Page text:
There are tiny flowers appearing in my garden. You have to be quick to spot them - these springtime lovelies are rather shy. And very sweet. 
These snowdrop, violet, primrose, buttercup and forget-me-not peg dolls have been designed by the very talented Margaret Bloom. Her book, Making Peg Dolls, is one of my favourite craft books. In fact, this book inspired me to consider creating my own craft book. I borrowed Making Peg Dolls countless times from the library. Now I have my own copy, signed by the author herself. 
Margaret's book bursts with cuteness. The chapters are divided into seasons: Spring, Summer, Winter, and Autumn (Fall). The projects are easy to follow, beautifully photographed, and illustrated with delightful step-by-step instructive images.   I've open the booked, flicked through the exquisite pages and admired her creativity over and over again. Both children and adults will find the peg doll projects inspiring. 
I've been itching to put down my own pipsqueak threads and needles for sometime now, so I could try something different. Margaret Bloom's dainty peg dolls were the perfect variation in my crafting routine.  It was difficult to choose which project I wanted to begin with - Esther and her Purim counterparts, tiny peg bumblebees, or perhaps Christmas angels? In the end, I decided upon the Spring Flower peg dolls. It seemed appropriate, as it is Springtime in Australia, and flowers are blossoming in my garden. 
I used watercolour pencils for the peg doll bodies (the closest thing I owned to green paint), and I'm quite pleased with the results. I did have black and red acrylic paint, and dabbed eyes and mouths with the end of a tiny paintbrush. A few embroidery stitches on felt, and a dash of glue, and the peg dolls were complete. Monday afternoon was an afternoon well spent. 
Margaret Bloom has been busy, and has published a second peg doll book. It looks just as delightful. I think it might be time to order a new craft book for my collection. 

Come and visit her websites:

We Bloom Here Blog

We Bloom Here Facebook 

Making Peg Dolls & More Facebook
When I was a child, tiny things fascinated me. Tiny flora and fauna in the garden; miniature seashells on the beach; fashion accessories worn by my Barbie Dolls; the Borrowers books (little people who lived underneath floorboards); and so many other pipsqueak items. Anything tiny sparked my imagination; I’d create artwork, write stories, and pretend-play with anything tiny. Like all children, play was part of my natural development.

I’m currently an author and an artist, but people may not realise that I’m also an Early Childhood trained educator, specialising in special education. My desire is for healthy development in children, whether intellectually, emotionally or physically.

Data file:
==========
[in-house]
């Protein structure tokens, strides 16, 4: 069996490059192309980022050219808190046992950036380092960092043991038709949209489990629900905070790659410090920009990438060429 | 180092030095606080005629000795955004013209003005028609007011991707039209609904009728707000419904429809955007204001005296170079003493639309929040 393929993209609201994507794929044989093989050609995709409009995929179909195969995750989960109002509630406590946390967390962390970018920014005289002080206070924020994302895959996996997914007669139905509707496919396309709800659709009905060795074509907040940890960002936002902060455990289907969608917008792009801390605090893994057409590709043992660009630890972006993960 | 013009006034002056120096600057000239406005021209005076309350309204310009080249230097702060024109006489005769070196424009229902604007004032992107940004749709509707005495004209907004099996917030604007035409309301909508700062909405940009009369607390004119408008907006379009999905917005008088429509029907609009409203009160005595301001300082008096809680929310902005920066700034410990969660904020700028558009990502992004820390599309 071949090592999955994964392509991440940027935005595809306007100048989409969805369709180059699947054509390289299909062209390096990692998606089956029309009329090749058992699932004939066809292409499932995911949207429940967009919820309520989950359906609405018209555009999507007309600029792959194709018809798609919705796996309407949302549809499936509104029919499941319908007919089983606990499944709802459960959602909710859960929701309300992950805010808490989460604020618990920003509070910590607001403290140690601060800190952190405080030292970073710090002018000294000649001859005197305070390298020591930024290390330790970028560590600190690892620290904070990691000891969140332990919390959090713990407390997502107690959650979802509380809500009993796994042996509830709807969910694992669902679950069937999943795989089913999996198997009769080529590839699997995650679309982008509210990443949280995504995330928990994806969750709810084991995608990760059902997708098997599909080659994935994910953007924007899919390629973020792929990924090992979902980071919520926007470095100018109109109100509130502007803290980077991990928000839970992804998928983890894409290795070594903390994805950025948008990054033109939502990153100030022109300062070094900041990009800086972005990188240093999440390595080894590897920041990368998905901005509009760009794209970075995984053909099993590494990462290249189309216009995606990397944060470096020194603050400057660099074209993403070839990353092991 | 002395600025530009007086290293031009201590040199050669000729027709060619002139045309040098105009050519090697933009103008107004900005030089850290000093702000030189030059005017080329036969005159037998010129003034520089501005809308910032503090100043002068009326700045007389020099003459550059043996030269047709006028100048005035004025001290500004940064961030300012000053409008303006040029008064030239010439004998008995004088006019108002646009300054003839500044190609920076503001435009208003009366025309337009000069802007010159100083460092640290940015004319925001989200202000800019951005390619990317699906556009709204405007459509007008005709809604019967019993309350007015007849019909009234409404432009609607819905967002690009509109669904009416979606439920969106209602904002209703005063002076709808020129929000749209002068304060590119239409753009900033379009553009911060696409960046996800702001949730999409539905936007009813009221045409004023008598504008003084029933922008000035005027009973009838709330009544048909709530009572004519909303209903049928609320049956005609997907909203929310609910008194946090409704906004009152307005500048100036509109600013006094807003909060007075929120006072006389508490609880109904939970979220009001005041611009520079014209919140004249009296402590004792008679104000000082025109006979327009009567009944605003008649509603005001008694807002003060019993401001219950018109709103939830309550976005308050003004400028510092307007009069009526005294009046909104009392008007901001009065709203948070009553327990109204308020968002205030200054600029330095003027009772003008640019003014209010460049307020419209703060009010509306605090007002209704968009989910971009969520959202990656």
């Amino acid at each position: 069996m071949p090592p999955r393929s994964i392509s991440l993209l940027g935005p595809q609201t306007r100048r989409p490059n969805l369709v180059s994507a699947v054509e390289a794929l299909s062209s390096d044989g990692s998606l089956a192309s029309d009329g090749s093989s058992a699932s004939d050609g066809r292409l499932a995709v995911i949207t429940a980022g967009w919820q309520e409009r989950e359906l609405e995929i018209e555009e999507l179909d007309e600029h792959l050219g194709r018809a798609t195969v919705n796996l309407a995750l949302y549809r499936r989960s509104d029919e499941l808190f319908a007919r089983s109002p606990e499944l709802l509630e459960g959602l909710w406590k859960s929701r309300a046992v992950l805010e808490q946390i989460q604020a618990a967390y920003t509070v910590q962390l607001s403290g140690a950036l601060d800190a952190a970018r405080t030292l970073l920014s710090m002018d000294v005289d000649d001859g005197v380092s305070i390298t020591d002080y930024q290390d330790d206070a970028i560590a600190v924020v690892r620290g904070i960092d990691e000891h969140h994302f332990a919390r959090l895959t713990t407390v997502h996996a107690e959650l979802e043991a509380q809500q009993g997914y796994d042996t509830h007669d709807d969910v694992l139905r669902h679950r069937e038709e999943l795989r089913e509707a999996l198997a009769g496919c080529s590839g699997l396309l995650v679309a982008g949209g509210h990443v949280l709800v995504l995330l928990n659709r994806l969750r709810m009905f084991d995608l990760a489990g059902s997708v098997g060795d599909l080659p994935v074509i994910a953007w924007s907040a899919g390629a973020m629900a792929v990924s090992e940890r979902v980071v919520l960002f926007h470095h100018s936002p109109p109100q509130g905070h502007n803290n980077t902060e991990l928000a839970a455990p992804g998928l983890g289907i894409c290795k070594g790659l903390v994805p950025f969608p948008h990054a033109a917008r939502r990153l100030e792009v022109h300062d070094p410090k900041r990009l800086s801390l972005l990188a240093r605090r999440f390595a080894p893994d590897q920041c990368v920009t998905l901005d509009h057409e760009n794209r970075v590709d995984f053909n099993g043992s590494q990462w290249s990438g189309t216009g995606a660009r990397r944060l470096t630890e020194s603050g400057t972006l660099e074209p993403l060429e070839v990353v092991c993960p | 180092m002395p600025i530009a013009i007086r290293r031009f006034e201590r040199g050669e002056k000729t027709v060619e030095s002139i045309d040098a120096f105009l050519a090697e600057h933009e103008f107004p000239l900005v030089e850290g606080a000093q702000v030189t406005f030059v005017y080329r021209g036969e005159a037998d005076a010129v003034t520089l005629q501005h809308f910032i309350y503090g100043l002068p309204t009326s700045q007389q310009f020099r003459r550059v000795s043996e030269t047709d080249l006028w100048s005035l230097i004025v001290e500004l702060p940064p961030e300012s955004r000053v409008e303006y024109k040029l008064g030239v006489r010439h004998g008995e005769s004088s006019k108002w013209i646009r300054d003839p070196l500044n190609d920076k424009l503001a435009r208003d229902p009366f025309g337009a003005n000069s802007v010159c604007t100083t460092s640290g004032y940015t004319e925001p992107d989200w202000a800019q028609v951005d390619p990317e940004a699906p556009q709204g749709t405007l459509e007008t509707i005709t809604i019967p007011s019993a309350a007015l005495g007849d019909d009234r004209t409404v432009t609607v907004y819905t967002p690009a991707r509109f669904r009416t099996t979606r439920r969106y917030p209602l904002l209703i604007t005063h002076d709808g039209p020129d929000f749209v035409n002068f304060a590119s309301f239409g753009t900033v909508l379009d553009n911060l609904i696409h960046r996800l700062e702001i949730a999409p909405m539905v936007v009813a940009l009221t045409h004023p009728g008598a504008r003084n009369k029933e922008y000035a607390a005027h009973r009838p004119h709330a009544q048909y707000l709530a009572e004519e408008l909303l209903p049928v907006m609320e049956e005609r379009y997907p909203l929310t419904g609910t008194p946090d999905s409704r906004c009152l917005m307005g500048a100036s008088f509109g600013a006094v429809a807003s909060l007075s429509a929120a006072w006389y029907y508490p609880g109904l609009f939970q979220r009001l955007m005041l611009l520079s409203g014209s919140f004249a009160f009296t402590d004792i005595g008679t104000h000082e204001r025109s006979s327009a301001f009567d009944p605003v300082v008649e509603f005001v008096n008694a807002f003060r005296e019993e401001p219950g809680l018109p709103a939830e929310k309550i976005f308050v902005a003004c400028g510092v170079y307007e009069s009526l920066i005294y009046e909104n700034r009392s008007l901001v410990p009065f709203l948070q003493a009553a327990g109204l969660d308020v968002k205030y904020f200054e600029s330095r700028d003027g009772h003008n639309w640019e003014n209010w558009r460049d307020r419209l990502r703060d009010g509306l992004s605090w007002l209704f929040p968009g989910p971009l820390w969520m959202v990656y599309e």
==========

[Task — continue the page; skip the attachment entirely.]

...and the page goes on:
One nugget of truth, hammered into me while undertaking my Early Childhood training, was the value of PLAY. Children need time, lots of time, to play. It’s not an optional extra; it’s necessary for childhood development.

Play can be STRUCTURED (an adult provides the resources and interaction to promote play). Play can also be UNSTRUCTURED (children use their imagination to invent their own playtime).

How does PLAY benefit children? I could write an essay on this topic (and probably did throughout my university course), but I will apply this question to my current textile art projects. I'll keep it short and sweet. 

How does PLAY, involving my felt Pipsqueak range of felt toys, benefit children? Well, when I design and hand-stitch my miniature toys, I keep the following in mind:

Fun: Play isn't play unless it's enjoyable. Children need to have fun. When I create, I like my toys to appear fun. This means bright colours and cute designs. 

Imagination:  Many children, from my experience, share my childhood/adulthood fascination with everything tiny.  It’s a great motivation for children to invent their own creative works and games.

Fine Motor Skills: Fine motor skills involve the coordination of small muscles in hands and fingers, with the eyes. There’s nothing quite like picking up and playing with a tiny toy to develop fine motor skills. Learning how to sew tiny items, will develop these skills even further. Older children, with an interest in sewing, will enjoy my Pipsqueaks book.

Intellectual Development: I tend to use bright and colourful felt with everything I create. Adults can guide young children in their understanding of concepts such as colour. Games can be invented which involve counting and memory (I will write a future blog dedicated to such games).

Social development: Children often pretend-play together and is a great way for children to develop people skills such as cooperation and communication. Pipsqueak items are perfectly sized for dollhouse sessions.

There is much more I could say about the importance of PLAY, but I won’t bore you with a university length essay. ;)